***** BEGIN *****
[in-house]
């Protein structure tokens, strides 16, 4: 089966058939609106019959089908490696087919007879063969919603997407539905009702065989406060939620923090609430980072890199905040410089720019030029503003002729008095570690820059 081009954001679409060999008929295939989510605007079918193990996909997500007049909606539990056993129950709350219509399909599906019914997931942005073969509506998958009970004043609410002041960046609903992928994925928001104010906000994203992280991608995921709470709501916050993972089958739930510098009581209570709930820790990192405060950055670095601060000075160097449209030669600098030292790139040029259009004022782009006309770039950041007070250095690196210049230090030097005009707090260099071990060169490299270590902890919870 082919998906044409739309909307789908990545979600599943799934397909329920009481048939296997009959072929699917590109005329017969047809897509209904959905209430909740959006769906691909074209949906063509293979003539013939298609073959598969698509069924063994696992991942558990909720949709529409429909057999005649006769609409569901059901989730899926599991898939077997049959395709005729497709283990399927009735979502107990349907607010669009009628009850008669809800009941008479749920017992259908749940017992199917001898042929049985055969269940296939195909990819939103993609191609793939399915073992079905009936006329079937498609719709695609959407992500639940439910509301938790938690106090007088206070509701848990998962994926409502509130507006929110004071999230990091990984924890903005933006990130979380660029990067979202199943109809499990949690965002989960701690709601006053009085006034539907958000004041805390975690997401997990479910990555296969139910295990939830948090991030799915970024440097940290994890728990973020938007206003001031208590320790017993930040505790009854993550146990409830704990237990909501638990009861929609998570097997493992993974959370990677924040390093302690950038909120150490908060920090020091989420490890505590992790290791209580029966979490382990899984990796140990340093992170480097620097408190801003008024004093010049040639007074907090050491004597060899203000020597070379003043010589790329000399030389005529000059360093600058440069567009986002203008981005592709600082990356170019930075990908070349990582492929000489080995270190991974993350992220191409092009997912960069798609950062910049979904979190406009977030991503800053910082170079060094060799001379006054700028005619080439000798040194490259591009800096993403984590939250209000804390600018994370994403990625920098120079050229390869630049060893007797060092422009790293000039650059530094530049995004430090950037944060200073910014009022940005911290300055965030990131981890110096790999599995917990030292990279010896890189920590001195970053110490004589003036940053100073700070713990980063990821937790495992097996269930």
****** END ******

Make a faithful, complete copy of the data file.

[in-house]
């Protein structure tokens, strides 16, 4: 089966058939609106019959089908490696087919007879063969919603997407539905009702065989406060939620923090609430980072890199905040410089720019030029503003002729008095570690820059 081009954001679409060999008929295939989510605007079918193990996909997500007049909606539990056993129950709350219509399909599906019914997931942005073969509506998958009970004043609410002041960046609903992928994925928001104010906000994203992280991608995921709470709501916050993972089958739930510098009581209570709930820790990192405060950055670095601060000075160097449209030669600098030292790139040029259009004022782009006309770039950041007070250095690196210049230090030097005009707090260099071990060169490299270590902890919870 082919998906044409739309909307789908990545979600599943799934397909329920009481048939296997009959072929699917590109005329017969047809897509209904959905209430909740959006769906691909074209949906063509293979003539013939298609073959598969698509069924063994696992991942558990909720949709529409429909057999005649006769609409569901059901989730899926599991898939077997049959395709005729497709283990399927009735979502107990349907607010669009009628009850008669809800009941008479749920017992259908749940017992199917001898042929049985055969269940296939195909990819939103993609191609793939399915073992079905009936006329079937498609719709695609959407992500639940439910509301938790938690106090007088206070509701848990998962994926409502509130507006929110004071999230990091990984924890903005933006990130979380660029990067979202199943109809499990949690965002989960701690709601006053009085006034539907958000004041805390975690997401997990479910990555296969139910295990939830948090991030799915970024440097940290994890728990973020938007206003001031208590320790017993930040505790009854993550146990409830704990237990909501638990009861929609998570097997493992993974959370990677924040390093302690950038909120150490908060920090020091989420490890505590992790290791209580029966979490382990899984990796140990340093992170480097620097408190801003008024004093010049040639007074907090050491004597060899203000020597070379003043010589790329000399030389005529000059360093600058440069567009986002203008981005592709600082990356170019930075990908070349990582492929000489080995270190991974993350992220191409092009997912960069798609950062910049979904979190406009977030991503800053910082170079060094060799001379006054700028005619080439000798040194490259591009800096993403984590939250209000804390600018994370994403990625920098120079050229390869630049060893007797060092422009790293000039650059530094530049995004430090950037944060200073910014009022940005911290300055965030990131981890110096790999599995917990030292990279010896890189920590001195970053110490004589003036940053100073700070713990980063990821937790495992097996269930």